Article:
Forever chemicals found in Eastern Shore waterways

Choptank Riverkeeper Matt Pluta collects water samples from La Trappe Creek in 2021 that were included in a study on PFAS (per- and polyfluoroalkyl substances) contamination in U.S. surface waters and showed concerning levels of the manmade “forever chemicals.”

GALENA — ShoreRivers’ Riverkeepers are calling for increased testing by the state after the results of a recently released study on PFAS contamination in U.S. surface waters showed concerning levels of the “forever chemical” in some Eastern Shore waterways. PFAS (per- and polyfluoroalkyl substances) are man made chemicals that persist in the environment and can be highly toxic with continued exposure.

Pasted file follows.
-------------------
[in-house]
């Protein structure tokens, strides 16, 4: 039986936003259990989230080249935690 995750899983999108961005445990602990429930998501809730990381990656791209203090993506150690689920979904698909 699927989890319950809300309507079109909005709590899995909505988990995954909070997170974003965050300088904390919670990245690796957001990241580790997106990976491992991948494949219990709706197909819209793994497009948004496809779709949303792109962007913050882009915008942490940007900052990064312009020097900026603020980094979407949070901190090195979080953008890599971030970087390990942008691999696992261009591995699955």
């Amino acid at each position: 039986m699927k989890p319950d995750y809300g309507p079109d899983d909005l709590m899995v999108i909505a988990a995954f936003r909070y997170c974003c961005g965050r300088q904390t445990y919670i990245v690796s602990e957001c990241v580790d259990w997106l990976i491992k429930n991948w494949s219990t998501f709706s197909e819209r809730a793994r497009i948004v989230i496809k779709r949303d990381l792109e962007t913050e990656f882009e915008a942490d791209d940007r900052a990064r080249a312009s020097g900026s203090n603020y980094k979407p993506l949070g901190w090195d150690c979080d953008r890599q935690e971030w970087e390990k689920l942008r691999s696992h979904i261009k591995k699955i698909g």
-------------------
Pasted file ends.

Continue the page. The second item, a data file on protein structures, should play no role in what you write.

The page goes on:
The study, conducted by Waterkeeper Alliance, assessed PFAS levels in 114 watersheds around the country, including 16 within the Chesapeake Bay region. Maryland had the highest total number of detections and the highest number of different PFAS compounds detected in waterways nationwide. La Trappe Creek, a tributary of the Choptank River, had the second highest number of detections in the state for three of the five most prevalent compounds.


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